Outlook: Air traffic management becomes more efficient and resilient, minimises the environmental impact and enables higher passenger capacities.
Requirements: Ninety per cent of all passengers should be able to travel from door to door within Europe in less than four hours, and no flight should be delayed by more than one minute from the scheduled arrival time regardless of weather conditions. These goals have been set out in the European Commission’s "Flightpath 2050 - Europe’s Vision for Aviation". According to this vision, the European air transport system is expected to handle around 25 million flights per year of all types of aircraft by the middle of the 21st century. In addition to extremely efficient and flexible flight guidance, enhanced air traffic management will be required to enable 4D trajectories which are optimised in terms of route and time in order to achieve lower fuel consumption, improve punctuality, reduce environmental impact and lower operational costs. Around airports, people expect air traffic to be managed in an environmentally friendly way with reduced noise and pollutant emissions. DLR wants to prepare the air transport system to meet these future challenges.
Objective: New flight guidance tools for highly optimised operations will be developed by DLR. These tools need to be extremely robust against traffic disruptions and weather phenomena. They also need to be able to deal with the consequences of large-scale airspace restrictions, for instance, in the event of volcanic ash clouds, and ensure that air traffic does not grind to a halt for such reasons. One goal is to enhance partially and fully automatic computation of 4D aircraft trajectories. By means of this flight guidance tool, the time when an aircraft crosses a specific point on its calculated route can be determined to the exact second. New findings regarding environmental impact also need to be included and taken into account when a route is selected. In the future, air traffic management data and weather information will be jointly considered for optimised planning. Critical to this are reliable global weather forecasts for optimised cruising flights and accurate local forecasts for airports. These data together with other selected information supplied by the air navigation services will be provided to the aircraft concerned. New communication systems will form the basis for highly reliable information networks connecting airspace users and ground infrastructures to enhance the planning and operation of flights.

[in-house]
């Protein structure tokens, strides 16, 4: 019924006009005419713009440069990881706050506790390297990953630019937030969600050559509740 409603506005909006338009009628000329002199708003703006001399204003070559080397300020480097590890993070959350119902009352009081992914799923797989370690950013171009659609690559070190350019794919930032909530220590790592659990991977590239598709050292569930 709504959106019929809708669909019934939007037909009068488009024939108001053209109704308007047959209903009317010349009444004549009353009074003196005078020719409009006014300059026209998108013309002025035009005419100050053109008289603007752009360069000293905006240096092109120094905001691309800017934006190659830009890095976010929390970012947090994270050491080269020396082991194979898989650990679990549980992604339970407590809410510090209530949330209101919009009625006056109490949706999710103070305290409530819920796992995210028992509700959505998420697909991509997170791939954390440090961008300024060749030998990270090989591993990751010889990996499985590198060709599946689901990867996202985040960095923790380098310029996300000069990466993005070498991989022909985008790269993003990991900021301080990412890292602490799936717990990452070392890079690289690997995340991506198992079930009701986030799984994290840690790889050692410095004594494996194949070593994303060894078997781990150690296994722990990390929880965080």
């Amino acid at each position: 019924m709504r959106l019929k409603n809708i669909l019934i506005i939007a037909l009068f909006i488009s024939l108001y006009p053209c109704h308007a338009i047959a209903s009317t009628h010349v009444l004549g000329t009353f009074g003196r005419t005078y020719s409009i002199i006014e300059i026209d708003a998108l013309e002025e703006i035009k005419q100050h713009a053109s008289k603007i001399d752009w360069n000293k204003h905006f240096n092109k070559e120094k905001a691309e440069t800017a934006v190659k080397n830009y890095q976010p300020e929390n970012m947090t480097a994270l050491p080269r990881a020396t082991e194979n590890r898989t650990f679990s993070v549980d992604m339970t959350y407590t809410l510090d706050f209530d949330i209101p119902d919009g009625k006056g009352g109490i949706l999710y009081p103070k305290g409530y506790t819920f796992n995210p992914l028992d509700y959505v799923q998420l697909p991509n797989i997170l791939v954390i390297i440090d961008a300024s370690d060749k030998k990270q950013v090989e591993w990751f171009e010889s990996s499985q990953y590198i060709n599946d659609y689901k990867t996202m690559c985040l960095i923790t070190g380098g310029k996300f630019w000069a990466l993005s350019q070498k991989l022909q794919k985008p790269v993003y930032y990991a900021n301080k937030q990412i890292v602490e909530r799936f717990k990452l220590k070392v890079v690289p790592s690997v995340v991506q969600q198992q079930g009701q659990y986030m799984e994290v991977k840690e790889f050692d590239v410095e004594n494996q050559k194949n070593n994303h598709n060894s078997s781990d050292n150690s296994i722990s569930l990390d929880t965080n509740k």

Besides technical aspects, human factors also play a crucial role. Safety in aviation is highly dependent on the capability and resilience of the people involved and how well they can adapt to future concepts and technologies. Therefore, humanmachine interaction systems need to be developed together with adapted training and selection processes.
Environmental factors will play an ever more important role at airports and in their vicinity. Noise abatement needs to be taken into account as another factor in the optimisation of routings besides fuel consumption and capacity. The aim here is to develop performance-related concepts to establish a noiseoptimised air traffic management system which will provide the required airport capacities. RNP (Required Navigation Performance) approach paths are used to guide air traffic around densely populated areas. Steep approaches and noise-optimised take-off profiles offer additional advantages to reduce the noise impact. At airports, too, there are further potentials to use available resources more efficiently. All procedures associated with the aircraft near or on the ground, such as approaches to land, taxiways, baggage transport and loading, need to be optimised. The challenge is to move as much as possible as fast as possible and in doing this using as little fuel as possible.
Last modified:15/11/2017 11:31:03